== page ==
Elemae (pronounced “L-M-A”) hailed from various parts of NJ & PA, built a band based on their universal inspiration of music, and a friendship which kept them writing, recording & rehearsing together despite their rather non-complimentary geographic locations. Beginning in 1999 in rural Northwestern New Jersey, Elemae developed their sound, crossing genres of underground and beyond, never quite comfortably definable by genre specifics.
Recording a single song “Fret Echo” and soon-to-follow Beautiful Things EP, the band began gigging, adding their new name to the New Jersey music landscape in 1999, following their past post-punk/hc groups, Threadline, Chander and Muskalunge. In a short period of time with a strong chemistry for writing songs together, Elemae recorded another batch of songs, deciding to merge them with their first batch. This shaped their first full-length album, A Life to be Defined, sculpting a broader sound past their previous individual post-hardcore roots. Without abandoning their foundation of sound and ethic, they took their more angular urges into a much more melodic, alt-rock direction.
With a stronger desire to reach new ears coupled with a confident growth of sound, Elemae began mailing out CDs to promoters, fanzines and a few small indie labels. Elemae caught the ear of Ignition Records of England, who offered to issue Elemae's first properly distributed recording, the "Sleeping with Adrenaline" 7-inch. This bit of traction led to an appearance on Engineer Record's tribute album to D.C. alternative post-punk group, Shudder To Think among a fine cast of bands worldwide. Recording a full-length album to follow became Elemae's desire to make a more permanent mark on the indie scene they found themselves now comfortable with, while their label Ignition then changed their name to Engineer Records, further blossoming with more bands worldwide. The newly dubbed Engineer Records released Elemae's new full-album Popular Misconceptions of Happiness (2005), as well as a 3-way split EP (2008) with Belgium band Soon and Virginia, USA band Memorial. Both CD's landed them on a diverse range of compilations, yet also a re-release by Malaysia's now defunct indie/hardcore label Embrace Records. This partnership between Embrace and Engineer added additional exposure for Elemae overseas with promotions running in fanzines, distro tables, posters and more. Elemae made it's then-final recording, a single track on a Seaweed Tribute album released via Engineer Records also in 2008 before laying the band to rest for a while.
In 2011, Chris and Craig reconnected their chemistry, revisiting songs stripped down acoustic style, while also writing a couple new. This reconnect sparked enough chemistry for Craig and Chris to head into the studio to record one of the new songs for a compilation appearance, a gentle themed album titled Lamp Light The Fire: A Compilation of Quiet(ER) Songs. This synergy jolted their engagement Engineer Records to book a short acoustic tour with label mate Mikee J Reds in Southeast England in 2011, just to have a crack at some UK soil—a looming thought they had years earlier during the band, when an idea was pitched to come over and support label mates Rydell. This Lamp Light The Fire: A Compilation of Quiet(ER) Songs was released shortly before this tour in the Fall of 2012, in perfect time to promote the disc which also featured Mikee Reds, dubbing the jaunt the 'Lamp Light Tour'.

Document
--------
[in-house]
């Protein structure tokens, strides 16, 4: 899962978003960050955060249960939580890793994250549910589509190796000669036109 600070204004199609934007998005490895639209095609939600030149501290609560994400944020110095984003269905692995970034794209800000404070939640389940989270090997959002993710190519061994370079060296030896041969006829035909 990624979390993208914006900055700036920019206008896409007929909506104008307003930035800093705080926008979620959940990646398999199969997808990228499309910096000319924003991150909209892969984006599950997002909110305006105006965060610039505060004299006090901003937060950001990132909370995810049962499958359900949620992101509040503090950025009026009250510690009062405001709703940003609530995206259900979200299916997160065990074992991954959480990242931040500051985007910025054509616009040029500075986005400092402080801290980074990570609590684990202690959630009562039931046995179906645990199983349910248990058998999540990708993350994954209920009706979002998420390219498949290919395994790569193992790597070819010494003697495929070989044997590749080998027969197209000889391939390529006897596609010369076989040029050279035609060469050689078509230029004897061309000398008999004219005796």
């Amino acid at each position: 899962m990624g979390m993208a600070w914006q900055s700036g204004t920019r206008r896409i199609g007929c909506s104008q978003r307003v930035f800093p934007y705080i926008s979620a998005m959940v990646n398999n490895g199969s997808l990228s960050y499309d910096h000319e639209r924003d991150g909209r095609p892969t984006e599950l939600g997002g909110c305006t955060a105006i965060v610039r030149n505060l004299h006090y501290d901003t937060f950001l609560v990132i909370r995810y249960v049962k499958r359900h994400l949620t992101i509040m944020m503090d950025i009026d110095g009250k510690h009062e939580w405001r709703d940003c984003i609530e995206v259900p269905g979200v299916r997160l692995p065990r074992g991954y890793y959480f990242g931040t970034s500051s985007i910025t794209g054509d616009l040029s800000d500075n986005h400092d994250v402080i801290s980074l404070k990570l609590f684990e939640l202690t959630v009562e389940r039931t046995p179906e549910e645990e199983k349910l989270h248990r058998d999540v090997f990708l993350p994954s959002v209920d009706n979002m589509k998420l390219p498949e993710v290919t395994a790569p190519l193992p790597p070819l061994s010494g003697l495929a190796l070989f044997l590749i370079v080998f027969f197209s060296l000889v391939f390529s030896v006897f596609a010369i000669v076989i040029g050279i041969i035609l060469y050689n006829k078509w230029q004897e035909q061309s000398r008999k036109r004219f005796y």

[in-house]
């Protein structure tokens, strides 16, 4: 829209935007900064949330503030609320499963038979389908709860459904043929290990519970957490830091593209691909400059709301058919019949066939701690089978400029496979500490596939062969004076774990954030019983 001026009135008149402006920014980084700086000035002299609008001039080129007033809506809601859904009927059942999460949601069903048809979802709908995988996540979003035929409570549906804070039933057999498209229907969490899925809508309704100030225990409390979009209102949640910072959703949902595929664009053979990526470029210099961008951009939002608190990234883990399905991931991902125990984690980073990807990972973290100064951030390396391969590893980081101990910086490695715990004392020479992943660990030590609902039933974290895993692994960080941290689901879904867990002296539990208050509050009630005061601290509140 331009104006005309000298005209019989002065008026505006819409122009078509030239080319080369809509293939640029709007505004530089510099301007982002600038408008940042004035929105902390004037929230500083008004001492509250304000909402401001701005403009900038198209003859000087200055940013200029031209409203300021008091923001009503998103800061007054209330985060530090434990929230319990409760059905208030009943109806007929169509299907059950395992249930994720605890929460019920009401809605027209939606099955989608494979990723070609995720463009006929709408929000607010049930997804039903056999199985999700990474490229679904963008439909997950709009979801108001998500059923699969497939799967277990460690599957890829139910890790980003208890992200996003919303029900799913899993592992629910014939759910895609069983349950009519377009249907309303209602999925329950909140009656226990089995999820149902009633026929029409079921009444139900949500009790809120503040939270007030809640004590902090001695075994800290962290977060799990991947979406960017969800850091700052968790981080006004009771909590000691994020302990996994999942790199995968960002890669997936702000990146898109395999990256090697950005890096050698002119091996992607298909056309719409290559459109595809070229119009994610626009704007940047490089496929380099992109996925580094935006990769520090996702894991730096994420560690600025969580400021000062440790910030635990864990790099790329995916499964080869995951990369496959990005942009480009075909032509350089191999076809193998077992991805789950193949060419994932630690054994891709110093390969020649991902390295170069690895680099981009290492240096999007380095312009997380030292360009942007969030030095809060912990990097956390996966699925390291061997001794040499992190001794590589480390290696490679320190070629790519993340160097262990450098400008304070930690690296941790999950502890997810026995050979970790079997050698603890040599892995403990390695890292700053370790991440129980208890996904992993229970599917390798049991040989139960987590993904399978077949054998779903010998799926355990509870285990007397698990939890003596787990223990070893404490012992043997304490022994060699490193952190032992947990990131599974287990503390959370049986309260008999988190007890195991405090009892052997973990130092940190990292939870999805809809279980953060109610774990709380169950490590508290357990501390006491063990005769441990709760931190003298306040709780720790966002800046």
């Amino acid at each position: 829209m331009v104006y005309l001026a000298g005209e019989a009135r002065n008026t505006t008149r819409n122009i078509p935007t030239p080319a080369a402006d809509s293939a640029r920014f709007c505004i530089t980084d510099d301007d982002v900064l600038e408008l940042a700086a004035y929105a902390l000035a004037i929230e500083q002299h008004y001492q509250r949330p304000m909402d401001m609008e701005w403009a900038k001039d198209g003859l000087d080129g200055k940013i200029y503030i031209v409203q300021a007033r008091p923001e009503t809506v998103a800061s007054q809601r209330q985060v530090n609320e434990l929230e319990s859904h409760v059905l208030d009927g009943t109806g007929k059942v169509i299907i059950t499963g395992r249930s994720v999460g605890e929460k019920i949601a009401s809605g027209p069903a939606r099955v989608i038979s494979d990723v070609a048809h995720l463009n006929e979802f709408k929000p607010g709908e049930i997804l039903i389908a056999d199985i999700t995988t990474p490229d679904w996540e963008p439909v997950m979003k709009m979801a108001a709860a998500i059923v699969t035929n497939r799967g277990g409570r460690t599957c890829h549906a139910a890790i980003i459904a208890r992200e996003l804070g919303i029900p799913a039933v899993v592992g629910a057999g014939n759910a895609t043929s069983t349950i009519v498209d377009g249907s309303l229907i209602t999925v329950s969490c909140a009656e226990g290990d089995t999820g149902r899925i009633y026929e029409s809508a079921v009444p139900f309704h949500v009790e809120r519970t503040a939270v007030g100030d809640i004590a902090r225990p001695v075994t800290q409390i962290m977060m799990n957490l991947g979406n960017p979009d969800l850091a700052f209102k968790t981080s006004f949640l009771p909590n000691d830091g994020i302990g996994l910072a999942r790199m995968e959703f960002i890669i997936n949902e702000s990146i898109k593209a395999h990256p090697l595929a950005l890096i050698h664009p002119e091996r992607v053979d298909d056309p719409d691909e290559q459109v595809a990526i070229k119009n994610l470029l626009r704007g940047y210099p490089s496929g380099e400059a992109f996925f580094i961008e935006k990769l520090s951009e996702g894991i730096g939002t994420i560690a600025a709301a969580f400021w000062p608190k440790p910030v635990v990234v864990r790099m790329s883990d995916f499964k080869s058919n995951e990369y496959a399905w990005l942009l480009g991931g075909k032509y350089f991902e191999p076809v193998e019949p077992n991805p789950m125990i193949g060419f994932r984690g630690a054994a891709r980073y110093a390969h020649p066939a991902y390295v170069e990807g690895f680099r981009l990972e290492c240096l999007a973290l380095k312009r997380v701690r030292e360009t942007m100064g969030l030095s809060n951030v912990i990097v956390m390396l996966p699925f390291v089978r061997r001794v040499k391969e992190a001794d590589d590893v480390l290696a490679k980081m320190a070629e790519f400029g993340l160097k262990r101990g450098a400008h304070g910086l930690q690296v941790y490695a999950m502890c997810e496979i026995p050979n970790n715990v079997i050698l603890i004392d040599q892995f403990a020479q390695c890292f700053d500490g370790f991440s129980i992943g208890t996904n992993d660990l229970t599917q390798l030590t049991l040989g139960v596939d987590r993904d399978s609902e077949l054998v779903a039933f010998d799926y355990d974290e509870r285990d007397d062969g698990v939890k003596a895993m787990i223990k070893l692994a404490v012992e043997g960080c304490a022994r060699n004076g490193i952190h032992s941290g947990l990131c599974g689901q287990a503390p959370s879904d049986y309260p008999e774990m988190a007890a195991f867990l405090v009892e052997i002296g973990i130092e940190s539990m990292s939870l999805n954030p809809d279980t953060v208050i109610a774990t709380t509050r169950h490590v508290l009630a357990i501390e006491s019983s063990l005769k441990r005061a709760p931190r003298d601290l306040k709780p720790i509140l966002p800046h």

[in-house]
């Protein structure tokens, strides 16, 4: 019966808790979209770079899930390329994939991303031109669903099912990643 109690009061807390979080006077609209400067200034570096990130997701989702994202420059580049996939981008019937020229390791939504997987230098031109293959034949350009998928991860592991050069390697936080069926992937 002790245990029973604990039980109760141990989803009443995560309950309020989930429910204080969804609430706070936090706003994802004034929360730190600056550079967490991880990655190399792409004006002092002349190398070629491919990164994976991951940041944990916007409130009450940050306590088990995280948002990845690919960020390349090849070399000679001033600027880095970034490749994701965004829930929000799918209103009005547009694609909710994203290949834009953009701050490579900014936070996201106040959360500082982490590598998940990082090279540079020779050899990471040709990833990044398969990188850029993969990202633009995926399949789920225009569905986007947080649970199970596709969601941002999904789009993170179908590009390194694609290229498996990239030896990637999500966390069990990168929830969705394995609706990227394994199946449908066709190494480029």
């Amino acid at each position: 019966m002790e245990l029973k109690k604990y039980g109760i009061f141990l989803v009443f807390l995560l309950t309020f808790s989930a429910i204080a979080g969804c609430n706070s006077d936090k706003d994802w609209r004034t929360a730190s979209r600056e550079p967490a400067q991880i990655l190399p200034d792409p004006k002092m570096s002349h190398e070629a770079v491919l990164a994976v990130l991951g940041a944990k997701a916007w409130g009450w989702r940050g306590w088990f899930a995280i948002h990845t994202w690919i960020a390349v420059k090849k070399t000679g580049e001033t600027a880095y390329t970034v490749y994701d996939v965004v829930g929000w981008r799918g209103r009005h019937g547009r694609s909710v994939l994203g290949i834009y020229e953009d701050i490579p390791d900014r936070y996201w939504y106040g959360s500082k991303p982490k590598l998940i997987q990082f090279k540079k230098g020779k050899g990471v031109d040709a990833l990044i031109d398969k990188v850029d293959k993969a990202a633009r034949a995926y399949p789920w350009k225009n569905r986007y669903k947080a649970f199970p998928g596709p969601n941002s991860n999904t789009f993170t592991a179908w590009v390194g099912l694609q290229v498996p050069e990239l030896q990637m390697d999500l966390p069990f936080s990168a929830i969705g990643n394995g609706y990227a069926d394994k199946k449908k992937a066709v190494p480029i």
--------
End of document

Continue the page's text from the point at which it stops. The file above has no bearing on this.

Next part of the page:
After arriving back home and limber from a dose of gigging, the then duo pitched an idea to a few past band members, Mark Cooper, Dan Nolan and Chris Smith, which led to a couple rehearsals to flesh out a new EP's worth of new songs, full-band style for again. Tilling the Fallow EP was tracked, then released on Engineer Records in 2013. The new batch spoke for the band's intrinsic chemistry, briefly reconnected. At just 5 tracks, Tilling The Fallow plays like a mini-album of sorts, the way it's ebb and flow leads you from song to song effortlessly, as it rolls out to it's end. A new 'swan song' of an EP now existed for these men of rural New Jersey. Tilling the Fallow just shifts their final bookend, steady and sturdy, into it's new spot.
Chris Homentosky: Guitar
Craig Cirinelli: Microphone
Dan Nolan: Drums
Mark Cooper: Bass guitar
Mark McKenna (Zullo): Keys
Chris Smith: Guitar
Mike Barbagallo: Bass guitar
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Elemae's Popular Misconceptions Of Happiness is the follow-up to A Life To Be Defined. The album is full of beautiful and sleepy songs that coax a climax out of an ardent melody. Kamikaze's sweeping melody, emotive lyrics, and crafted percussion make it a standout hit, while "Soapbox Podium" rocks a little harder than the rest, a change in pace that feels natural and is an appreciated break from the softer emo rock (which, after all, isn't for everyone). "Country Pink" sounds like a midnight lullaby sung to an audience of one and "Happily Cinematic" nearly put me to sleep. "End A Year," in particular, has late-90's rock elements, something that seasons the entire album. Judge for yourself -- both "Happily Cinematic" and "End A Year" can be downloaded on the band's site.
Overall, it's a real-life emotional record that shows Elemae has entered their Carlsberg years, making it a CD that may be embraced by those who also have, and rejected by those who have no idea what that means. Personally, I find this album has too much relaxed rocking out and too little power. Witness "The Fall Of Summer" for an example.